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This post calculates the holding period returns of four benchmark zero coupon bonds portfolios such as bullet, barbell, ladder and buy-and-hold using R code

# Benchmark Bond Portfolio Strategies

Bond portfolio strategies are too many to enumerate. But there are benchmark bond strategies which are frequently introduced to textbook. Among them are bullet, barbell, ladder and buy-and-hold portfolios. For these bond portfolios, we are going to calculate monthly and cumulative returns.

We assume the case of zero coupon bond portfolio for empirical exercises. Without target duration constraints, differences between zero coupon bond and coupon bearing bond are not large. It is well known that the coupon bond is the portfolio of zero coupon bonds.
1. Bullet : maintain one bond with its maturity fixed
2. Barbell : maintain two bonds with each maturities fixed and equal weights(1/2)
3. Ladder : maintain all relevant bonds with each maturity fixed and equal weights(1/n)
4. Buy and Hold : buy and hold one bond until its maturity and maintain this trade periodically

### Return Calculation

At first, we need to calculate monthly returns of each bond. After getting these monthly returns, we can construct monthly returns of 4 portfolios.

The price of a pure discount (zero coupon) bond with maturity $$\tau$$ at time t is the discounted value of 1 receivable $$\tau$$ periods later. \begin{align} P_t^{[\tau]} =exp⁡(-\tau \times s_t^{[\tau]}) \end{align} Here, $$s_t^{[\tau]}$$ is the spot rate.

Using the log-return expression, the monthly holding period return is as follows.

\begin{align} r_t^{[\tau]}& = \log {P_t^{\left[\tau-\frac{1}{12}\right]}} – \log {P_{t-1}^{\left[\tau \right]}} \\ &= \left(\tau-\frac{1}{12}\right) \times s_t^{\left[\tau-\frac{1}{12}\right]} – \tau \times s_{t-1}^{\left[\tau\right]} \end{align}
However, yield curve is reported for some major relevant maturities such as 1-year or 3-year, and so on. In most cases, $$s_t^{\left[\tau-\frac{1}{12}\right]}$$ are not observed. Therefore, we need to interpolate these unobserved spot rates using observed spot rates. If $$s_t^{\left[\tau-\frac{1}{12}\right]}$$ are interpolated using spline or linear interpolation or Nelson-Siegel model, we can apply the above log-return expression to these interpolated spot rates. For our study, we use the spline interpolation using splinefun R function.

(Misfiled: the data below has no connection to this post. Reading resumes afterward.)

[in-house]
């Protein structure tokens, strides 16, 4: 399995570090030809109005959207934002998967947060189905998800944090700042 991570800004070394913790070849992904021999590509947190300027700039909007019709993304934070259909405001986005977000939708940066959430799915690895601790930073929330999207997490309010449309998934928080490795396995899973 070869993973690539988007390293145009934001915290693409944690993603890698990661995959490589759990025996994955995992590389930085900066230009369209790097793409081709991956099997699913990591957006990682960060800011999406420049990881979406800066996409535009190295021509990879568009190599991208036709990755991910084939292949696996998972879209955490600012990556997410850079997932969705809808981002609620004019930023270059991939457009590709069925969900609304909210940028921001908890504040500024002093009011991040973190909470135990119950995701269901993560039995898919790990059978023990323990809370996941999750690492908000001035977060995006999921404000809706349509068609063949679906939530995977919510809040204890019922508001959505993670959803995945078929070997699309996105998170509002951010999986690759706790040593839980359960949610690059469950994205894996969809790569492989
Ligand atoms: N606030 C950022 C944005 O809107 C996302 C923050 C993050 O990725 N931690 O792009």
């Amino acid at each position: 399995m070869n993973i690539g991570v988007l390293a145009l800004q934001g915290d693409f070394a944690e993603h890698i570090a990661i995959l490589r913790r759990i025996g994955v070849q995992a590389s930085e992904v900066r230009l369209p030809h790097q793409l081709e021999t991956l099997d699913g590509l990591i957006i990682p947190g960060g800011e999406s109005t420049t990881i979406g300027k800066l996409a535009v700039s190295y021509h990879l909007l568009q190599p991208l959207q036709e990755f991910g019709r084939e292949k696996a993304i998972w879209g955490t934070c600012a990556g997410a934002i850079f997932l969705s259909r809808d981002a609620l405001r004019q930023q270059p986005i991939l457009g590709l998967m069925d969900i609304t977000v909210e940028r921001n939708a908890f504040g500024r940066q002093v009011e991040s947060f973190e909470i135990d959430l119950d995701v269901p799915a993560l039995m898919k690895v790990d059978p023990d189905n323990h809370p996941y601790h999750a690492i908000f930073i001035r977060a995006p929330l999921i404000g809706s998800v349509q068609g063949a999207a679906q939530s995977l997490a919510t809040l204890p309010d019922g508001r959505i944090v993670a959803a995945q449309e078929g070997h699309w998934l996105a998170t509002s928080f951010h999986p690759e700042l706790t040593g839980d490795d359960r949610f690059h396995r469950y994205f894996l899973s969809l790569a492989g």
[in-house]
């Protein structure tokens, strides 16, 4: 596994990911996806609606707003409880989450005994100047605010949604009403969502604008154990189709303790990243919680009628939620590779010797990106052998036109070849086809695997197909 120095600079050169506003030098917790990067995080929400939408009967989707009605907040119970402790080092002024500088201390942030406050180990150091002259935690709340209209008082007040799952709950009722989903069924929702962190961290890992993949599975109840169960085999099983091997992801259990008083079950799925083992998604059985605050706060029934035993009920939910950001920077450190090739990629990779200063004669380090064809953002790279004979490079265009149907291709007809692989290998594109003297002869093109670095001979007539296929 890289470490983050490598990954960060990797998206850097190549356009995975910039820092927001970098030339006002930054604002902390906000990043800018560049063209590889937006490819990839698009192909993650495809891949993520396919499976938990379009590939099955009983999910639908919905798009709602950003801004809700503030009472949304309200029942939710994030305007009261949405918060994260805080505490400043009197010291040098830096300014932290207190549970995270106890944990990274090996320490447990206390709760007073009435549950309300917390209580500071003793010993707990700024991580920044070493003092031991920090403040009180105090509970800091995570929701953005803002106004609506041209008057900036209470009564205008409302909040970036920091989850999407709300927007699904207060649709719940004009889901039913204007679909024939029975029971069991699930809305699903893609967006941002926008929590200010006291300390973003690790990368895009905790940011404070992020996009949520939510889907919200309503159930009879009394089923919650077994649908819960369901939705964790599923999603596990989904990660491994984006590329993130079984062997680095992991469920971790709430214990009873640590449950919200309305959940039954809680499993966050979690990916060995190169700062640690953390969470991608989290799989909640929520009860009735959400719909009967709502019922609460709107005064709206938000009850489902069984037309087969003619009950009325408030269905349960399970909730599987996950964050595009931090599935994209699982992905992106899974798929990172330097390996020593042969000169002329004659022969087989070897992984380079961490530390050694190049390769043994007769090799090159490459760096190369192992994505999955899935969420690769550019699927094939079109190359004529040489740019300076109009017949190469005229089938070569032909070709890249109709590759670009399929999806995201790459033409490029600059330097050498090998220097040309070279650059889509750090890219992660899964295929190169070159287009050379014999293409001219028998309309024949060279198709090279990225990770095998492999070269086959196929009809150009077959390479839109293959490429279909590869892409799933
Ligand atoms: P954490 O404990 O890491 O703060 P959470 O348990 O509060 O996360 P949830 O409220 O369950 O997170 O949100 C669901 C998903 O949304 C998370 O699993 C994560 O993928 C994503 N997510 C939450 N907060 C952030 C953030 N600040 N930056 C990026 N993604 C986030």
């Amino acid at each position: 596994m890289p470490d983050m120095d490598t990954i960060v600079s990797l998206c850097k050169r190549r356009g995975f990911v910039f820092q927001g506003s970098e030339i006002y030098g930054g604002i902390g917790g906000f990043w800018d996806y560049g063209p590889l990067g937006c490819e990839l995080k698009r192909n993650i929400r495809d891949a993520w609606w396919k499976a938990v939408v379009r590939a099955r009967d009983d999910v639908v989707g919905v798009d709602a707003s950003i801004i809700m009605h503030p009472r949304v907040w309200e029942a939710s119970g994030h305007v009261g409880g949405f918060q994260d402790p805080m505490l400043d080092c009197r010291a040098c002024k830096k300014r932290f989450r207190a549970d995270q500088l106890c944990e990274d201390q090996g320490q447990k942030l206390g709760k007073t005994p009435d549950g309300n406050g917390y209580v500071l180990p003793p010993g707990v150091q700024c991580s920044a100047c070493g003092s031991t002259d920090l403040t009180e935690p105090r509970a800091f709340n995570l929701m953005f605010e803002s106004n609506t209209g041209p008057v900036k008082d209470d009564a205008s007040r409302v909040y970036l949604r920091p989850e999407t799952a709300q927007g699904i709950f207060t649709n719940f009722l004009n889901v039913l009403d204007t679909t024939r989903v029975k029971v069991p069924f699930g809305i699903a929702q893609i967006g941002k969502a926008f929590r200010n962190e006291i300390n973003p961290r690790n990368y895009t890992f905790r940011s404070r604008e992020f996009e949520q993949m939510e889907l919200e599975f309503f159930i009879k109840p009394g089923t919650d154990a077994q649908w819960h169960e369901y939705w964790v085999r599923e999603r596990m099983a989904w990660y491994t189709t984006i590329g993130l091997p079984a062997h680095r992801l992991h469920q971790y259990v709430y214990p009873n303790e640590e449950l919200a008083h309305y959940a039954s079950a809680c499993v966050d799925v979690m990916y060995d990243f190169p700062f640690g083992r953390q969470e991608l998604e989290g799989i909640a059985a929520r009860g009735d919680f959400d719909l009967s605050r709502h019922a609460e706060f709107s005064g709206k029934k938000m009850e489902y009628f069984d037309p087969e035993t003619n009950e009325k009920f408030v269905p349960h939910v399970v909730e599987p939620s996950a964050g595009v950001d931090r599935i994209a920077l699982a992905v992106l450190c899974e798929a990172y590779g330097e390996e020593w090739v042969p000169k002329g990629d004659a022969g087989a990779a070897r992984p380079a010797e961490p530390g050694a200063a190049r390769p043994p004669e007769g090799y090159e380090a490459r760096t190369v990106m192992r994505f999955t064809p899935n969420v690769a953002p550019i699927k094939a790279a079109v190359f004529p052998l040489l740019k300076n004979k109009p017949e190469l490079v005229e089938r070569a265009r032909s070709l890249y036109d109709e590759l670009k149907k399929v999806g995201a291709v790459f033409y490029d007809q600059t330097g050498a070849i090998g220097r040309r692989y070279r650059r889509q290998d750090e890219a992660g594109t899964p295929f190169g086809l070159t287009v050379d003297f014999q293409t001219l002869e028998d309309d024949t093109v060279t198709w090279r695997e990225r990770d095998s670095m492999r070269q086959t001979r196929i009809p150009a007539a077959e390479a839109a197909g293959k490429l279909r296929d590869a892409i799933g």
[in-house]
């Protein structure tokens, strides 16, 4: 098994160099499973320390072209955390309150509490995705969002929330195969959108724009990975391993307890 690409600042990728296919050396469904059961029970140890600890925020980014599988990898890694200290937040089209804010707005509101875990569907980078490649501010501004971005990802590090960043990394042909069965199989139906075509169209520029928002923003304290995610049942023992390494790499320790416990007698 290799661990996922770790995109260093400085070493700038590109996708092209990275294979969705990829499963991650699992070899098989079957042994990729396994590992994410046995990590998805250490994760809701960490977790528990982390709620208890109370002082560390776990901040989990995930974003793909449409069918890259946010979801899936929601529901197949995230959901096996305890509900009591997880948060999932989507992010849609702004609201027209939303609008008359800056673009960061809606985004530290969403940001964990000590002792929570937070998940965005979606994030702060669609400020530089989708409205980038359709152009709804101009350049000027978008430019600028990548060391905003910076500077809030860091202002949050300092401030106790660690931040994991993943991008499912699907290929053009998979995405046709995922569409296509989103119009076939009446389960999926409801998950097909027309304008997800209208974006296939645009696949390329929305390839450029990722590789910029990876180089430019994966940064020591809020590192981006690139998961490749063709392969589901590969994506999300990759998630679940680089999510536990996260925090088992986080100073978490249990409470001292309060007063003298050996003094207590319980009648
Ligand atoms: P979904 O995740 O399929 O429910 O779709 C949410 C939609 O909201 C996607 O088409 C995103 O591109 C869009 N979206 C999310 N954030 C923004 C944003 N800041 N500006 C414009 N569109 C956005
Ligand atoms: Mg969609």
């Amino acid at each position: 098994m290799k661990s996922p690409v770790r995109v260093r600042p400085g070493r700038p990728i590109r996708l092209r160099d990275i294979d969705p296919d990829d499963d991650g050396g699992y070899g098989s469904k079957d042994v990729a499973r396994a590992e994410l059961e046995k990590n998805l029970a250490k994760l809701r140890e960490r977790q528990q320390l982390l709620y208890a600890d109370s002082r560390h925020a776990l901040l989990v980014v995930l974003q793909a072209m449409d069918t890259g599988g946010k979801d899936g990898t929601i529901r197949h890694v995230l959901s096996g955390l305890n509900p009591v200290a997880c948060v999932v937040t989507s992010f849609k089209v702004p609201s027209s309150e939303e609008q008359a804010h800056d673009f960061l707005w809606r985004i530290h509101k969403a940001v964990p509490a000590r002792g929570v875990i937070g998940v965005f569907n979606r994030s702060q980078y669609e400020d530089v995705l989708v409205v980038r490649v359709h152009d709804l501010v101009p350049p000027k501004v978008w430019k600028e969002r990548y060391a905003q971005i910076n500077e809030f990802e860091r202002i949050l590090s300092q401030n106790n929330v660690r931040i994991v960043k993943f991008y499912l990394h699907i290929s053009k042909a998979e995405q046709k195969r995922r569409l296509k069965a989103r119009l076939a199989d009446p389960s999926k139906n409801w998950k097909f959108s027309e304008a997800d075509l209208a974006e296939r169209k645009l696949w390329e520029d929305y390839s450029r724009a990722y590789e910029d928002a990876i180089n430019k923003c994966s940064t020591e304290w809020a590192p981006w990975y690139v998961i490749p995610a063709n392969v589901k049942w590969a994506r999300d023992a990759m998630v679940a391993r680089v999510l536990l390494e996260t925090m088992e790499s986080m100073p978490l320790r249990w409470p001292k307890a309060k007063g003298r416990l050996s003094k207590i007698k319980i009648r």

Now it is ready to use the time $$t-1$$ spot rates with maturities $$1$$, $$3$$, $$5$$, $$7$$, and $$10$$ and the time $$t$$ spot rates with maturities $$1-\frac{1}{12}$$, $$3-\frac{1}{12}$$, $$5-\frac{1}{12}$$, $$7-\frac{1}{12}$$, and $$10-\frac{1}{12}$$ to calculate monthly returns for each selected maturity.

### Monthly Returns of Portfolio

Given time series of monthly spot rate for each maturity, monthly returns of each bullet portfolio is the same as the previous monthly returns of each column respectively. It is only to read each column which corresponds each maturity respectively.

It is also easy to calculate monthly returns for barbell, and ladder. For barbell, 1- and 10-year returns are averaged. For ladder, returns of all 5 maturities are averaged. But for Buy-and-Hold, some caution is needed.

Buy-and-Hold (BH) strategy 1) buy a bond with issuance maturity and 2) hold it until maturity. Therefore, as soon as redemption is made, new BH strategy starts with a full issuance maturity. This means that remaining maturity shows periodic behavior. For example, time variation of remaining maturity of 3-year BH portfolio is as follows.

\begin{align} 2 &\rightarrow 1.92 \rightarrow 1.83 \rightarrow… \\ &\rightarrow 0.17 \rightarrow 0.08 \rightarrow 2 \rightarrow 1.92 \rightarrow … \end{align}
The following figure shows the pattern of remaining maturity of BH portfolio with selected maturities.
Hence, monthly return series for BH portfolios for each maturity are defined in in full interpolation monthly return grid. As time passes, position of current spot rates are moved to the left by $$\frac{1}{12}$$ in full interpolated spot rate grid until its maturity approaches zero. Of course, after redemption take places, position of current spot rate goes back to the original position which corresponds to the issuance maturity.

### R code for Bond Portfolio

The following R code demonstrates the calculation of monthly and cumulative returns of 4 benchmark bond portfolio using Diebold, Rudebusch, and Aruoba (2006) data,